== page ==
In the Middle Byzantine period, the church of Saint Efthymios was attached to the south end of the sanctuary of the basilica of Saint Demetrios. This was a small, three-aisled basilica with a raised nave and archaic features which place its construction at about the end of the 9th-beginning of the 10th centuries.

In 1303, the church was decorated with wall-paintings, the expenses being met by general Mihail Glavas Tarhaneiotis and his wife Maria. The artist filled the surface with two zones of continuous wall-paintings, in miniature, in which are depicted full-length saints and scenes from the Twelve Feasts, the life and miracles of Jesus. Scenes from the life of saint Efthymios adorn the north wall, while liturgical subjects take up the surfaces of the sanctuary. Despite the great damage the wall-paintings have suffered they breathe the spirit of Palaiologan Renaissance. The cubism of the figures, the dynamic movements, the proportions of the bodies, the features of the faces, the intensity and concern in the eyes all argue the work of a talented artist of the stature of Manouil Panselinos, as has been claimed, or at least of a colleague from the artistic environment of Thessaloniki at the beginning of the 14th century.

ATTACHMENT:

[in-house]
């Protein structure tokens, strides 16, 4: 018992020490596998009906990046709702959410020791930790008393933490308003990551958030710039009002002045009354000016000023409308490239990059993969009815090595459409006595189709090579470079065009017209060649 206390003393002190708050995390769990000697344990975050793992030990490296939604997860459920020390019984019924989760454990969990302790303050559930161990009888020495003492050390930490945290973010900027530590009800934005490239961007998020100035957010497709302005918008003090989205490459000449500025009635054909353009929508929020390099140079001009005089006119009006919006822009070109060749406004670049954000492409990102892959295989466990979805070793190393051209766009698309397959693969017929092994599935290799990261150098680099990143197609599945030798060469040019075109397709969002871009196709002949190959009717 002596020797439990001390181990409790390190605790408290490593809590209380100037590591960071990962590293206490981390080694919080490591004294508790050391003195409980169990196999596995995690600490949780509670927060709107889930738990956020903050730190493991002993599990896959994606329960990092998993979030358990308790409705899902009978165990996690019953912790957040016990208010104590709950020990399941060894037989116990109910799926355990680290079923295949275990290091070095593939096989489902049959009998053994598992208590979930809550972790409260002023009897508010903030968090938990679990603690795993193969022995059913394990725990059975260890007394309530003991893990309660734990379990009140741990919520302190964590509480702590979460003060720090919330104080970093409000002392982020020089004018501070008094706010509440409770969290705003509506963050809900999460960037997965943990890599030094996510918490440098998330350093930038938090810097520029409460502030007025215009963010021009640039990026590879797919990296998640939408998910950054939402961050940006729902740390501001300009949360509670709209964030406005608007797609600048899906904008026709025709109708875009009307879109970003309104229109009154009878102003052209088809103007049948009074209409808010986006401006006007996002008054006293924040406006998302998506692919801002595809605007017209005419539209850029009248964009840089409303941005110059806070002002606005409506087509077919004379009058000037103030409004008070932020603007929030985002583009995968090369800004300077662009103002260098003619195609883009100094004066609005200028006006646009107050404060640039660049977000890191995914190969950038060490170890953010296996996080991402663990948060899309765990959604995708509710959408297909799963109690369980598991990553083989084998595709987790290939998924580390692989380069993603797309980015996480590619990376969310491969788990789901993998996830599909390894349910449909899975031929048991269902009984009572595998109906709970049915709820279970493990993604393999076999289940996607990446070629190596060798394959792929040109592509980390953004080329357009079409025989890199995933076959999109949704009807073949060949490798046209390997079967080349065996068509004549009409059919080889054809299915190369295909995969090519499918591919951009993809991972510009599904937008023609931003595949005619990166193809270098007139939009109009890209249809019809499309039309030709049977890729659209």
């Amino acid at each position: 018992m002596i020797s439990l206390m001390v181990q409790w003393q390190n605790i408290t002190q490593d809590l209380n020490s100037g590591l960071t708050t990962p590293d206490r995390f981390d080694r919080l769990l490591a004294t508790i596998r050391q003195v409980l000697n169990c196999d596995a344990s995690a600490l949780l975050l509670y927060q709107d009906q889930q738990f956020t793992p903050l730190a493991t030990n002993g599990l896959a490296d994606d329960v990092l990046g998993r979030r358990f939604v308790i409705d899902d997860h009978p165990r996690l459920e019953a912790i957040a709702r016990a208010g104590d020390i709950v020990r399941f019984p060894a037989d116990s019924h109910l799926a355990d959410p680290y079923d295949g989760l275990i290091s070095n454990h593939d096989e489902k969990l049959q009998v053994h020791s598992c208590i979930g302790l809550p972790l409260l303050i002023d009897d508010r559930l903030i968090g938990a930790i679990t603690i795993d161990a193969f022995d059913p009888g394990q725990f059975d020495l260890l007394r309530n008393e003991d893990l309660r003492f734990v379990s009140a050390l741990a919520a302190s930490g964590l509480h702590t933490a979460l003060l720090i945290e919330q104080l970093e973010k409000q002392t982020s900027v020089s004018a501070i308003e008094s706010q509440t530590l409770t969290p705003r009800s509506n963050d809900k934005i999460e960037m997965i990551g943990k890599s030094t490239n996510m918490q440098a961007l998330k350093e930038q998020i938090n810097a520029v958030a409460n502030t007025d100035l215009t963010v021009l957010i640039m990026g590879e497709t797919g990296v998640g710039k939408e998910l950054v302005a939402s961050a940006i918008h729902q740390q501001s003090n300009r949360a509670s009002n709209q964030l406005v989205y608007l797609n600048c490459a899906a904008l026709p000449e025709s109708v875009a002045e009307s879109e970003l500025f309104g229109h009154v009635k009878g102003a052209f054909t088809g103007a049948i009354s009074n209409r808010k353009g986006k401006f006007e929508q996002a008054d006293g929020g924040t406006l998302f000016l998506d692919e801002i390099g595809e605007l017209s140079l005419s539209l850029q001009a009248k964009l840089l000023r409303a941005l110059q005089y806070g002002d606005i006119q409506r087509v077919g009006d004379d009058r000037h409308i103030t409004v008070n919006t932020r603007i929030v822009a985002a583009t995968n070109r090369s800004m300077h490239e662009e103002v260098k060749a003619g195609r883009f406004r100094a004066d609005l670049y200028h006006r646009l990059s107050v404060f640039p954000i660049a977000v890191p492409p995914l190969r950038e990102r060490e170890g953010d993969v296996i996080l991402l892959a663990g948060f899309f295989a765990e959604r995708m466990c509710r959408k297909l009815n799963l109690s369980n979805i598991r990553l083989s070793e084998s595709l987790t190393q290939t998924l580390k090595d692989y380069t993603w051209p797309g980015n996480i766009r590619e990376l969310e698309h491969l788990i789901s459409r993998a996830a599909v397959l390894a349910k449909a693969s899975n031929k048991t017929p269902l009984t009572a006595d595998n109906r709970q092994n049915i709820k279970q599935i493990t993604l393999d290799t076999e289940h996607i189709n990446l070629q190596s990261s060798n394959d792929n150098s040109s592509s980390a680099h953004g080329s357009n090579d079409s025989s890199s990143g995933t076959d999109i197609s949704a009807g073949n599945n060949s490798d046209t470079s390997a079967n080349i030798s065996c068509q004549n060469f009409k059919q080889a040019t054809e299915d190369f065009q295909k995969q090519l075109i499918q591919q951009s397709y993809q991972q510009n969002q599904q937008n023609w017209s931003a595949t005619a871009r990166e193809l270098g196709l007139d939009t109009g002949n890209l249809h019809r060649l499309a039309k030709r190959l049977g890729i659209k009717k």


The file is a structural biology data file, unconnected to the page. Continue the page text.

Saint Demetrios (Hagios Dimitrios)
Saint Demetrios (Hagios Dimitrios)
Saint Demetrios (Hagios Dimitrios)
Saint Demetrios (Hagios Dimitrios)
Saint Demetrios (Hagios Dimitrios)